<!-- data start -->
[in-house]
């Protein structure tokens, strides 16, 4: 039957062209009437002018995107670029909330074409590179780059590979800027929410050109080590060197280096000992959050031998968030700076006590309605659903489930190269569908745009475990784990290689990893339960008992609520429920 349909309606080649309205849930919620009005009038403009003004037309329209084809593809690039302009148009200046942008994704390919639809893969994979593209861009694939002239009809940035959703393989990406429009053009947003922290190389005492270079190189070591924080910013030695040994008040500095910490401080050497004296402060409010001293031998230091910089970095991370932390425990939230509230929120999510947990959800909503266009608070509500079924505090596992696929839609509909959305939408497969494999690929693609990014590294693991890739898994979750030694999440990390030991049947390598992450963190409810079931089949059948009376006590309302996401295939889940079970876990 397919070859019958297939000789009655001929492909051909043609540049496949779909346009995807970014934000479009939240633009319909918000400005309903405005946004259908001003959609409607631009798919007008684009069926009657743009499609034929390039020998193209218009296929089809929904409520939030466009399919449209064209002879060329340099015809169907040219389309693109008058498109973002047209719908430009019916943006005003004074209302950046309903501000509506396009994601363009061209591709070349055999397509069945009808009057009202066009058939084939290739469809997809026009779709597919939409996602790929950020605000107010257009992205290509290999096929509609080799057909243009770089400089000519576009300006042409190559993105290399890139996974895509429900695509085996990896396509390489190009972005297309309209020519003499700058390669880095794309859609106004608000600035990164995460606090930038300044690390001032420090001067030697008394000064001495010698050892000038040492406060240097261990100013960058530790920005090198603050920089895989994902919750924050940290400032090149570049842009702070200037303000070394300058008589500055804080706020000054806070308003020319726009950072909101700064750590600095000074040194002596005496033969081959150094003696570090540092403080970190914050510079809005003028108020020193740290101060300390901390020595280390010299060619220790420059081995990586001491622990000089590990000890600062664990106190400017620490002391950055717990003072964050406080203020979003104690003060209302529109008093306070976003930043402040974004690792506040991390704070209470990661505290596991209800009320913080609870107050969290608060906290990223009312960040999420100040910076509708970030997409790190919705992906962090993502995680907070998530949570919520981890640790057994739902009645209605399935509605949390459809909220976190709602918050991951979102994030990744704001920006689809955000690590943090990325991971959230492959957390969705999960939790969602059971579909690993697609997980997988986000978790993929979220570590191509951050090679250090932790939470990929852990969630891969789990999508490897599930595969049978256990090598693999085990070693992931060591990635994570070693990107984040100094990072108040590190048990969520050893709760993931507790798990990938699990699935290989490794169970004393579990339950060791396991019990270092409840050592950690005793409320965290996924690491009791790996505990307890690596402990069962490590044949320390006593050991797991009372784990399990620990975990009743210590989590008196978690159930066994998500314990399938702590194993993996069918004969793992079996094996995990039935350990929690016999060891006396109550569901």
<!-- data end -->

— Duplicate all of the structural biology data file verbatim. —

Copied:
[in-house]
């Protein structure tokens, strides 16, 4: 039957062209009437002018995107670029909330074409590179780059590979800027929410050109080590060197280096000992959050031998968030700076006590309605659903489930190269569908745009475990784990290689990893339960008992609520429920 349909309606080649309205849930919620009005009038403009003004037309329209084809593809690039302009148009200046942008994704390919639809893969994979593209861009694939002239009809940035959703393989990406429009053009947003922290190389005492270079190189070591924080910013030695040994008040500095910490401080050497004296402060409010001293031998230091910089970095991370932390425990939230509230929120999510947990959800909503266009608070509500079924505090596992696929839609509909959305939408497969494999690929693609990014590294693991890739898994979750030694999440990390030991049947390598992450963190409810079931089949059948009376006590309302996401295939889940079970876990 397919070859019958297939000789009655001929492909051909043609540049496949779909346009995807970014934000479009939240633009319909918000400005309903405005946004259908001003959609409607631009798919007008684009069926009657743009499609034929390039020998193209218009296929089809929904409520939030466009399919449209064209002879060329340099015809169907040219389309693109008058498109973002047209719908430009019916943006005003004074209302950046309903501000509506396009994601363009061209591709070349055999397509069945009808009057009202066009058939084939290739469809997809026009779709597919939409996602790929950020605000107010257009992205290509290999096929509609080799057909243009770089400089000519576009300006042409190559993105290399890139996974895509429900695509085996990896396509390489190009972005297309309209020519003499700058390669880095794309859609106004608000600035990164995460606090930038300044690390001032420090001067030697008394000064001495010698050892000038040492406060240097261990100013960058530790920005090198603050920089895989994902919750924050940290400032090149570049842009702070200037303000070394300058008589500055804080706020000054806070308003020319726009950072909101700064750590600095000074040194002596005496033969081959150094003696570090540092403080970190914050510079809005003028108020020193740290101060300390901390020595280390010299060619220790420059081995990586001491622990000089590990000890600062664990106190400017620490002391950055717990003072964050406080203020979003104690003060209302529109008093306070976003930043402040974004690792506040991390704070209470990661505290596991209800009320913080609870107050969290608060906290990223009312960040999420100040910076509708970030997409790190919705992906962090993502995680907070998530949570919520981890640790057994739902009645209605399935509605949390459809909220976190709602918050991951979102994030990744704001920006689809955000690590943090990325991971959230492959957390969705999960939790969602059971579909690993697609997980997988986000978790993929979220570590191509951050090679250090932790939470990929852990969630891969789990999508490897599930595969049978256990090598693999085990070693992931060591990635994570070693990107984040100094990072108040590190048990969520050893709760993931507790798990990938699990699935290989490794169970004393579990339950060791396991019990270092409840050592950690005793409320965290996924690491009791790996505990307890690596402990069962490590044949320390006593050991797991009372784990399990620990975990009743210590989590008196978690159930066994998500314990399938702590194993993996069918004969793992079996094996995990039935350990929690016999060891006396109550569901």